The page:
by Judy Mollen Walters, guest contributor
One of the hardest things about being an author is the part where you have to get edited. None of us really likes it, even though it always makes our work better. Somehow, though, the idea of the (virtual) red pen going through our book—taking out those carefully crafted sentences, telling us to lose the character we have fallen in love with, telling us that a passage we spent five days on makes no sense and needs to come out—can be hard to hear, painful, in fact.
I think that’s why I was so resistant to getting my own work edited. And by edit, I mean a complete, developmental overhaul. I was nervous when I set out to do this, but I knew it needed to be done. I was being rejected time and again by agents and editors who had started off reading my manuscript enthusiastically enough. But I didn’t know why.
When I finally did hire an editor, I made the best decision of my writing life. First of all, a good editor will make you feel like you’re in this together. He or she is not there to destroy the soul of your book or tell you that you’re an awful writer or otherwise make you feel bad. He or she is there as the most patient and loving helpmate…like someone who might give you chocolate when you’re having a bad day or listen to you cry about your wandering boyfriend for the thousandth time. Lovingly but firmly, the editor will listen and guide you back to the place where you’re in control of your book, hearing your thoughts and concerns but helping you see the picture that you can’t see by yourself.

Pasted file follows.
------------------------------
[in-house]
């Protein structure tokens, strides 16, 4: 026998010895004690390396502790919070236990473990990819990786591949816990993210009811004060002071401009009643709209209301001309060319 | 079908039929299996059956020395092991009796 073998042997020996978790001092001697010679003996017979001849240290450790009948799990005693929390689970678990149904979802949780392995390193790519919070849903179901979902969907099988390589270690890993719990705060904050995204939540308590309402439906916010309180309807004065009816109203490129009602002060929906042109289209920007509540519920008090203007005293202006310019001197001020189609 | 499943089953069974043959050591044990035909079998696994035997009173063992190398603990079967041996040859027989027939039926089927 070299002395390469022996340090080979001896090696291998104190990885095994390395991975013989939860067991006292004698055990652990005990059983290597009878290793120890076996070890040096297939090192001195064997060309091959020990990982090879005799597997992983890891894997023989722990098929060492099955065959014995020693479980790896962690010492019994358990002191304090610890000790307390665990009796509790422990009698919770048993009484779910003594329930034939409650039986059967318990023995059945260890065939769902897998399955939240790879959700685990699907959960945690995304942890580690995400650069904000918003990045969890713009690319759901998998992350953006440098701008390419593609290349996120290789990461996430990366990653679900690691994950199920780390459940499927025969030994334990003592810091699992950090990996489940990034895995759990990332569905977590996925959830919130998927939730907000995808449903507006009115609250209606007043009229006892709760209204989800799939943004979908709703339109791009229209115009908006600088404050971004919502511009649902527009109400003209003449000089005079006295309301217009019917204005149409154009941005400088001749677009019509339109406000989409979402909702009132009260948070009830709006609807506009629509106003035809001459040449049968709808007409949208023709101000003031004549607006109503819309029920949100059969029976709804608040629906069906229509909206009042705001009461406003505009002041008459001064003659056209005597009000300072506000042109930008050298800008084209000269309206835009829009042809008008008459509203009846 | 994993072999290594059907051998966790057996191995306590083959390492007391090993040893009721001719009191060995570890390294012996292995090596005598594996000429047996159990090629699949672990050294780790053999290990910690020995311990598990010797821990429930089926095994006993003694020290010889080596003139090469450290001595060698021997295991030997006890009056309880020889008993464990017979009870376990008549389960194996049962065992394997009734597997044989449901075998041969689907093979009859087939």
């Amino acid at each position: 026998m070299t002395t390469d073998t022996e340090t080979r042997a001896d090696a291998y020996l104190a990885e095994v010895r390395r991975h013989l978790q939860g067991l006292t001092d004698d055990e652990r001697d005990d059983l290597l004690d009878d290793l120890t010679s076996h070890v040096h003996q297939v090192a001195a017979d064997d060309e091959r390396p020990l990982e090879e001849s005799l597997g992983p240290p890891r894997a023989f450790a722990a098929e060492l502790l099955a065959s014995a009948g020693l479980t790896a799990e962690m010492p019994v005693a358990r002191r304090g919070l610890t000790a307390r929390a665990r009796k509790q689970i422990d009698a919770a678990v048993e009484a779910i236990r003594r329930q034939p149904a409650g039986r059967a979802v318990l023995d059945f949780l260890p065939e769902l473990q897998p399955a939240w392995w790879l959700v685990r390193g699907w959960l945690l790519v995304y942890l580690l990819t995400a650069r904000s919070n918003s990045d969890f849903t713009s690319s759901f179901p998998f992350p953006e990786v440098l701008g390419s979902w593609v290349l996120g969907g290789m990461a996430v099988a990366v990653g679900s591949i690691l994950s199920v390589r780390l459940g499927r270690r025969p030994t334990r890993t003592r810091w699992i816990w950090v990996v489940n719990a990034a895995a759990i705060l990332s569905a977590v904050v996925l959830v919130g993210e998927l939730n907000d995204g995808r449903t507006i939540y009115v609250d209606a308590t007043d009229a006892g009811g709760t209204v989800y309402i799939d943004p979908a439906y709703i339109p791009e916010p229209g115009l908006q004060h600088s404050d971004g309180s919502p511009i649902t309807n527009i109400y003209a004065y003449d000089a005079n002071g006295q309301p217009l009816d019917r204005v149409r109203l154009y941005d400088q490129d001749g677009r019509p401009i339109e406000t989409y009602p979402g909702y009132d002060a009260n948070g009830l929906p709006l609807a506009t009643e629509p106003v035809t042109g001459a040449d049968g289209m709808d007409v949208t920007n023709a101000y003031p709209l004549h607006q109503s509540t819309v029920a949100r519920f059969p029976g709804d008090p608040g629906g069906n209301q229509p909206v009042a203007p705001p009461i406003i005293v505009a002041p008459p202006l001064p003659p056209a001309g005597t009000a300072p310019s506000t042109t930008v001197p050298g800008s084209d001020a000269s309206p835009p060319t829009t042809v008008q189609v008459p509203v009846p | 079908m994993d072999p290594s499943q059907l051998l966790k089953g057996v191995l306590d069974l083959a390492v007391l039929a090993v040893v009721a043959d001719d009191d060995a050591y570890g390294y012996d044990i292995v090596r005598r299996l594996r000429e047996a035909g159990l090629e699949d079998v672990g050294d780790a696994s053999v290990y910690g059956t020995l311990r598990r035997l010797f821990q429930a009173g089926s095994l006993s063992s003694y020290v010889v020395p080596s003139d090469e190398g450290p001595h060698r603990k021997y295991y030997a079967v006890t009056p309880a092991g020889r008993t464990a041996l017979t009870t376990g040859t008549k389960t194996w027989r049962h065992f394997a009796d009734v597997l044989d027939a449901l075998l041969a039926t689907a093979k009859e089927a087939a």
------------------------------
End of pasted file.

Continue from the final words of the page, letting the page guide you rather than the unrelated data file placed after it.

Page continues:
And yes, there’s a lot you can’t see for yourself. I’m always amazed when my editor finds exactly what’s wrong with my book after I’ve read it through a dozen times and still can’t put my finger on it. I love when she quickly finds solutions to problems I felt were looming large and, ultimately, would be unfixable. For the book my editor just worked on, I was struggling with the relationship between the two main characters. I couldn’t figure out how to make their friendship feel more real. Two quick emails later, my editor had offered several plausible scenes I could use to beef up the friendship—not just ideas, but concrete plans. Of course I wondered how she had done that when I couldn’t. But that is the magic of an editor.
My editor always makes my books better—and not just by a little, but by a lot. I trust her implicitly with my work and know the product will always, always be 100 percent better when she’s done. So if you’re on the fence about hiring an editor, don’t be. You won’t be sorry that you did. I promise.
Judy Mollen Walters is the author of The Place to Say Goodbye (2015), The Opposite of Normal (2014), Child of Mine (2013), and the forthcoming Start at the Beginning. She has also written many essays on life with teenagers, using chocolate as a coping mechanism all the while. She lives in New Jersey with her family. Find out more about her books at www.judymollenwalters.com.